Rail service restored over the mighty Mississippi River, for decades to come
Alongside Walsh Construction, Mammoet recently executed lifts for the historic Merchants Bridge rehabilitation project in St. Louis, Missouri. Together, Walsh and Mammoet have rebuilt the bridge by removing and replacing all three of the bridge’s trusses as well as the east approach connecting St. Louis, Missouri and Venice, Illinois. Originally built in 1889, the rail bridge crossing is the oldest rail structure spanning the Mississippi River.
Mammoet's technical solution entailed two large gantry systems assembled over the Mississippi River. Each new truss measured 158 meters (520 ft) in length and weighed 4,082 tonnes (9,000,000 lbs.), whereas each of the existing trusses weighed less than half as much at 1,796 tonnes (3,959,502 lbs.) Each of the newly constructed trusses were floated by barge into position, raised, and placed.
Mammoet’s global coverage allowed it to import the right tools for the job easily - a few large beams from its fleet were shipped to the States from Singapore and the Netherlands. The beams were then reinforced to be able to resist the weight of the hefty load. Each gantry was equipped with a skid system on the gantry beam; thus, the bridge section could be picked up from the lift location and skidded to the installation position. The only difference between the two gantry setups was the type of gantry beams utilized, resulting in a slightly different skid setup on top.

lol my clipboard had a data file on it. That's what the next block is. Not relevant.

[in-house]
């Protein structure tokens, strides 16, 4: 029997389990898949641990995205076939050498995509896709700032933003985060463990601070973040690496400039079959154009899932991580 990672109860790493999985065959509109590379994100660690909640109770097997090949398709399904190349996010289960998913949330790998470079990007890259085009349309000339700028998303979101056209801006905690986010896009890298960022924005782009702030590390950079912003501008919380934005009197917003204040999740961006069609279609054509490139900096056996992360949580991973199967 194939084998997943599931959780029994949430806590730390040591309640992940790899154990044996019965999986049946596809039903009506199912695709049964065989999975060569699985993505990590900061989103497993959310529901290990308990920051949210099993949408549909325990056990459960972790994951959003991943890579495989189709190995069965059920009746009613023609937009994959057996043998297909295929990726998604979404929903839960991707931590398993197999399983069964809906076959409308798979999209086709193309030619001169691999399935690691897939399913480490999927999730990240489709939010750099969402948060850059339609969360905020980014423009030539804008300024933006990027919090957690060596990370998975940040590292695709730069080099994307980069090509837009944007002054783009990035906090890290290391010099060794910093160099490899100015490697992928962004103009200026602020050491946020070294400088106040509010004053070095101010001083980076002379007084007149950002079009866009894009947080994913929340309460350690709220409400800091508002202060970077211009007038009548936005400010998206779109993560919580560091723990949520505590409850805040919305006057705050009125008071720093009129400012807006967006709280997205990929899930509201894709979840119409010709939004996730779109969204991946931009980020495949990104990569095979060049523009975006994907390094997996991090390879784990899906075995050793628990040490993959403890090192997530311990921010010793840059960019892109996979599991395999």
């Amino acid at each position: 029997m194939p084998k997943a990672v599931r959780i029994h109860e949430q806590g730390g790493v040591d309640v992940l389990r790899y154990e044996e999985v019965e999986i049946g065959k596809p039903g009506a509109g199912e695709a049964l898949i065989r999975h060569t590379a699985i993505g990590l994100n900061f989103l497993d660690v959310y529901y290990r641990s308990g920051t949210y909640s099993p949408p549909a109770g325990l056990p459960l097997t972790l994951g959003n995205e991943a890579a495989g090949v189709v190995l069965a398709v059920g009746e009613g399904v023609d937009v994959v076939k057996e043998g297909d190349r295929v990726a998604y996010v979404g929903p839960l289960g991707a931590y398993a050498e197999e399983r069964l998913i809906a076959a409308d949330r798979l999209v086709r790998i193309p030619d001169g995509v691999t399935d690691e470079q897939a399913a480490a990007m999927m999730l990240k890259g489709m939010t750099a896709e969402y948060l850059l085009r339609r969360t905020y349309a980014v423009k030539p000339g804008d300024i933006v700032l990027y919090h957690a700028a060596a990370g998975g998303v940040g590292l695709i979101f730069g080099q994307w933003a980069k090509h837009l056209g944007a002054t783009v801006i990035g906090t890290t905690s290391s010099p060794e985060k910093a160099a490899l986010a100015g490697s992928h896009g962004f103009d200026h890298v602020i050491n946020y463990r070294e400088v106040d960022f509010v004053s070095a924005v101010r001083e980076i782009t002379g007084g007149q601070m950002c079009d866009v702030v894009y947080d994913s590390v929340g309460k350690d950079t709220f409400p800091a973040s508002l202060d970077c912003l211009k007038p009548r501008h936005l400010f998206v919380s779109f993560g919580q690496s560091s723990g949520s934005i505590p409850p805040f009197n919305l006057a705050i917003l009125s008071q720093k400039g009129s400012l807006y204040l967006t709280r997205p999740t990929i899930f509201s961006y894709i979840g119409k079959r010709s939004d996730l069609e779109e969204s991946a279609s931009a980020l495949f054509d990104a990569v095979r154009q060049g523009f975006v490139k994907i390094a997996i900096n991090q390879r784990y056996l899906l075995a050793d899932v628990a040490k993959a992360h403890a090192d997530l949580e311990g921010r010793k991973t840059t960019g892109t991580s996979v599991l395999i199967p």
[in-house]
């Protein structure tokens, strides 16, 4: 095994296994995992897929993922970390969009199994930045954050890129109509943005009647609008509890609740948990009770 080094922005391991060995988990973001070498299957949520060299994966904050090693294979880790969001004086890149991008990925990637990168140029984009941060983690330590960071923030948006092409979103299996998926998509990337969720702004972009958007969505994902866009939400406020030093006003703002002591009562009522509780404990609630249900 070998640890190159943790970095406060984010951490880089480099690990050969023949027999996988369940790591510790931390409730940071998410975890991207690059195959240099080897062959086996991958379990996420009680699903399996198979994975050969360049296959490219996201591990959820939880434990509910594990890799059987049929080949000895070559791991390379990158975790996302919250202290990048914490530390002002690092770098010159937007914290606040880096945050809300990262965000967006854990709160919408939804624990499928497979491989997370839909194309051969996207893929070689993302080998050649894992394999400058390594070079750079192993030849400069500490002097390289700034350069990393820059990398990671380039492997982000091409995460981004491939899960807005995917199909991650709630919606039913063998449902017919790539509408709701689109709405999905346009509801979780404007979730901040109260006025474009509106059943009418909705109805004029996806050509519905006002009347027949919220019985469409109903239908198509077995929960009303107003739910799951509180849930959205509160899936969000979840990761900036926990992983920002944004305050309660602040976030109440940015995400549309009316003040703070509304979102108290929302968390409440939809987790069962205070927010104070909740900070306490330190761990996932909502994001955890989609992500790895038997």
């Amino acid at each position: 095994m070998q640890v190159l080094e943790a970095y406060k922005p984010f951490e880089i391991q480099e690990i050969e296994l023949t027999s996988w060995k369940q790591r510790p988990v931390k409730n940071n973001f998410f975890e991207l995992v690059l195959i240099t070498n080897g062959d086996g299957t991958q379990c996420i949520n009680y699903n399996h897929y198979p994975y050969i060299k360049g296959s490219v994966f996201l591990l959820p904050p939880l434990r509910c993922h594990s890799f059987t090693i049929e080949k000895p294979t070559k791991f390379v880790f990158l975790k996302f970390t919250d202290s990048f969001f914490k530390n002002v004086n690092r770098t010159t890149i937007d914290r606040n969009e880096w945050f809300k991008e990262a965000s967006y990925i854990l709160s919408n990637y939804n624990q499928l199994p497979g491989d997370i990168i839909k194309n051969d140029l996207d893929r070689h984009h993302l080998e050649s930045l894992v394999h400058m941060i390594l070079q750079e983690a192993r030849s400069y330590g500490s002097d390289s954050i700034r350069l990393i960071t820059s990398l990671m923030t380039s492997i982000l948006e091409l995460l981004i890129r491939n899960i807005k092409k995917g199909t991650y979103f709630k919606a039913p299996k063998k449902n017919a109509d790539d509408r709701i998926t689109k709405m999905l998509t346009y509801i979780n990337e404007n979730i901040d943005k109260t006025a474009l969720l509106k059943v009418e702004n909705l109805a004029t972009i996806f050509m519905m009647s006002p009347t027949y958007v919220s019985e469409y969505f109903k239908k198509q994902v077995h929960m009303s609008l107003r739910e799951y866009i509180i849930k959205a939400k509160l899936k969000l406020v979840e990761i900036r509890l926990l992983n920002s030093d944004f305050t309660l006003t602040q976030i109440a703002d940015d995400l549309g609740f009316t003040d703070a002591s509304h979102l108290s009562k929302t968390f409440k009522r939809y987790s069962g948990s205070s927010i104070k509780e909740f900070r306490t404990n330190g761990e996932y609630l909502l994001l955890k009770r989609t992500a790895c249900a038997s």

The bridges were lifted utilizing the original beaming locations using 4,900t strand jacks for the old bridge and 8-900t strand jacks for the new bridges. They were connected to the customer-supplied lifting lug and lifted into place, skid over, and either lowered onto awaiting deck barges or lifted and skid onto the permanent bearing pads. The beams, depending on the type, weighed 135t and 160t. Walsh and Mammoet worked together for over a month to install both systems to make the lifts of the first span. Thereafter, the gantry systems were moved over to the other piers and reassembled to allow spans two and three to be lowered and reinstalled.
The old truss bridge replacement was successfully completed with two separate gantry systems at each end of the bridge section. After the installation of the new bridge section, one of the two gantry systems was relocated to the next set of piers to remove and install the next bridge section until all three were completed.
(View of job site. Photo credit: Walsh Construction and Trey Cambern Photography)
The rehabilitation project will minimize necessary bridge maintenance in the future, restore rail service to both tracks across the bridge as well as forever changing St. Louis' 132-year-old skyline. Mammoet has extensive knowledge and expertise relating to civil bridge projects worldwide, including the following recent project examples: Poplar Street Bridge and the Wellsburg Bridge in West Virginia to name a few.